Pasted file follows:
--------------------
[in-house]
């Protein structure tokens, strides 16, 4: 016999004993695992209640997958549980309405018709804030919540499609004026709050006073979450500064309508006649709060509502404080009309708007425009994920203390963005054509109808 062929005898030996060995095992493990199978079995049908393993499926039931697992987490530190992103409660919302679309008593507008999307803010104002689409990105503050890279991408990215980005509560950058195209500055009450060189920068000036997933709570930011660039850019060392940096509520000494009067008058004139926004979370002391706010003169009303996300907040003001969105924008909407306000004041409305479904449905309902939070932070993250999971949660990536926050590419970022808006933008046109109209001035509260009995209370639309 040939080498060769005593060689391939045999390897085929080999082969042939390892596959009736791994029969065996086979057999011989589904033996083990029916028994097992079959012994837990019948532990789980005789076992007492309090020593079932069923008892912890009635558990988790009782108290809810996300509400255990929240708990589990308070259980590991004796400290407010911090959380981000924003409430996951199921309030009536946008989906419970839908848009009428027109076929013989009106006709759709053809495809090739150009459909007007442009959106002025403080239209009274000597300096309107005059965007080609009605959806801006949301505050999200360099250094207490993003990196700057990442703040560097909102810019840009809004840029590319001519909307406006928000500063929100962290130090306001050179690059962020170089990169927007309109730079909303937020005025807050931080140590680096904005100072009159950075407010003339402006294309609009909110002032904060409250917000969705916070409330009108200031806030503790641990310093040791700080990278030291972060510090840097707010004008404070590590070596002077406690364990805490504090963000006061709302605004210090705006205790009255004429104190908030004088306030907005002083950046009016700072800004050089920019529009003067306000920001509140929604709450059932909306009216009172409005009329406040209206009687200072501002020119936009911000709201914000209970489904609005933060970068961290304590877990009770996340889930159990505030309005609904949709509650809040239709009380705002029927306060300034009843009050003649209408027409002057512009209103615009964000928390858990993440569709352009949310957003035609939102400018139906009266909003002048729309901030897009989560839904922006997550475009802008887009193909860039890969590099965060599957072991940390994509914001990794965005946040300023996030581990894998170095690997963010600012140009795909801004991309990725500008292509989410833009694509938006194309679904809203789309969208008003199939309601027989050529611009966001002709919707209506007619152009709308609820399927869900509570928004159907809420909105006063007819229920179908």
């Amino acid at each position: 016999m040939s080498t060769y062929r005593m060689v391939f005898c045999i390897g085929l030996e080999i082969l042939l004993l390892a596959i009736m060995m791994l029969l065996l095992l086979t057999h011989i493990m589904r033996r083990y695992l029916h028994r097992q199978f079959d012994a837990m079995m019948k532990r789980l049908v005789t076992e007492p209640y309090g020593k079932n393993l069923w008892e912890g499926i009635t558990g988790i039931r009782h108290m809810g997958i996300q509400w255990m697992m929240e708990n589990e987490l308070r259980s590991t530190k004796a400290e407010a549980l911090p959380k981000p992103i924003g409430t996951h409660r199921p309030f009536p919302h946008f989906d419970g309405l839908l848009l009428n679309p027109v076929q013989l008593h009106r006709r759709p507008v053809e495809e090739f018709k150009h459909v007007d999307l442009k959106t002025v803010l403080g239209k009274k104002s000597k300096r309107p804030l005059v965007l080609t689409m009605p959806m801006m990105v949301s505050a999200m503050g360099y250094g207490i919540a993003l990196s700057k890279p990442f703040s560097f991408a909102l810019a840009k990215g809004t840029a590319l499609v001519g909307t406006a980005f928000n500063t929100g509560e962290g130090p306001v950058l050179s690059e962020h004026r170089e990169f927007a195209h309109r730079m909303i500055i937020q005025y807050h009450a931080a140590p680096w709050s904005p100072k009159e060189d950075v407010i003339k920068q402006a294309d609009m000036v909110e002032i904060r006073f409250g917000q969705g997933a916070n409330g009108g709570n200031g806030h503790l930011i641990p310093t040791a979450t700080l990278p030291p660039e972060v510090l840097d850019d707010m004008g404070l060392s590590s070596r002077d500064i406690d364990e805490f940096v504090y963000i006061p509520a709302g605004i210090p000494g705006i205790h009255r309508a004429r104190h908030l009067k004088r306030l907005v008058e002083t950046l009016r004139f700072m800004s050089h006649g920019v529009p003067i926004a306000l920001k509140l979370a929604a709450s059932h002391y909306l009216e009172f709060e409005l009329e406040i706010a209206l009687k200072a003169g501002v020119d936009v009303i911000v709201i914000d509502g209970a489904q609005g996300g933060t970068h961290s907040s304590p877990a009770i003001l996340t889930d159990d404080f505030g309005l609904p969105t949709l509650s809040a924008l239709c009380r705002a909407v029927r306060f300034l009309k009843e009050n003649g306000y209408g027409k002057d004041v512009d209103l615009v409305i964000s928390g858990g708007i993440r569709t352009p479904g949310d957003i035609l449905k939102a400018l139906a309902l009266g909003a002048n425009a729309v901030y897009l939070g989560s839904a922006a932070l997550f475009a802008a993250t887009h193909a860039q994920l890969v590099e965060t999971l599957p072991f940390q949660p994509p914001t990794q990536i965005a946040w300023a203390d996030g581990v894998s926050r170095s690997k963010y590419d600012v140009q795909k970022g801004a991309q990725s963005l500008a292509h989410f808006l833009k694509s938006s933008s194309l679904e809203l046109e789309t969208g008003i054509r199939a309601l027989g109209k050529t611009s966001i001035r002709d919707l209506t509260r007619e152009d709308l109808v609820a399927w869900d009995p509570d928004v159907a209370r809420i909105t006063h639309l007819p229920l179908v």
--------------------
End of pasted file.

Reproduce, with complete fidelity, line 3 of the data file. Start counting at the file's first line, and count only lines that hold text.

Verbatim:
């Amino acid at each position: 016999m040939s080498t060769y062929r005593m060689v391939f005898c045999i390897g085929l030996e080999i082969l042939l004993l390892a596959i009736m060995m791994l029969l065996l095992l086979t057999h011989i493990m589904r033996r083990y695992l029916h028994r097992q199978f079959d012994a837990m079995m019948k532990r789980l049908v005789t076992e007492p209640y309090g020593k079932n393993l069923w008892e912890g499926i009635t558990g988790i039931r009782h108290m809810g997958i996300q509400w255990m697992m929240e708990n589990e987490l308070r259980s590991t530190k004796a400290e407010a549980l911090p959380k981000p992103i924003g409430t996951h409660r199921p309030f009536p919302h946008f989906d419970g309405l839908l848009l009428n679309p027109v076929q013989l008593h009106r006709r759709p507008v053809e495809e090739f018709k150009h459909v007007d999307l442009k959106t002025v803010l403080g239209k009274k104002s000597k300096r309107p804030l005059v965007l080609t689409m009605p959806m801006m990105v949301s505050a999200m503050g360099y250094g207490i919540a993003l990196s700057k890279p990442f703040s560097f991408a909102l810019a840009k990215g809004t840029a590319l499609v001519g909307t406006a980005f928000n500063t929100g509560e962290g130090p306001v950058l050179s690059e962020h004026r170089e990169f927007a195209h309109r730079m909303i500055i937020q005025y807050h009450a931080a140590p680096w709050s904005p100072k009159e060189d950075v407010i003339k920068q402006a294309d609009m000036v909110e002032i904060r006073f409250g917000q969705g997933a916070n409330g009108g709570n200031g806030h503790l930011i641990p310093t040791a979450t700080l990278p030291p660039e972060v510090l840097d850019d707010m004008g404070l060392s590590s070596r002077d500064i406690d364990e805490f940096v504090y963000i006061p509520a709302g605004i210090p000494g705006i205790h009255r309508a004429r104190h908030l009067k004088r306030l907005v008058e002083t950046l009016r004139f700072m800004s050089h006649g920019v529009p003067i926004a306000l920001k509140l979370a929604a709450s059932h002391y909306l009216e009172f709060e409005l009329e406040i706010a209206l009687k200072a003169g501002v020119d936009v009303i911000v709201i914000d509502g209970a489904q609005g996300g933060t970068h961290s907040s304590p877990a009770i003001l996340t889930d159990d404080f505030g309005l609904p969105t949709l509650s809040a924008l239709c009380r705002a909407v029927r306060f300034l009309k009843e009050n003649g306000y209408g027409k002057d004041v512009d209103l615009v409305i964000s928390g858990g708007i993440r569709t352009p479904g949310d957003i035609l449905k939102a400018l139906a309902l009266g909003a002048n425009a729309v901030y897009l939070g989560s839904a922006a932070l997550f475009a802008a993250t887009h193909a860039q994920l890969v590099e965060t999971l599957p072991f940390q949660p994509p914001t990794q990536i965005a946040w300023a203390d996030g581990v894998s926050r170095s690997k963010y590419d600012v140009q795909k970022g801004a991309q990725s963005l500008a292509h989410f808006l833009k694509s938006s933008s194309l679904e809203l046109e789309t969208g008003i054509r199939a309601l027989g109209k050529t611009s966001i001035r002709d919707l209506t509260r007619e152009d709308l109808v609820a399927w869900d009995p509570d928004v159907a209370r809420i909105t006063h639309l007819p229920l179908v």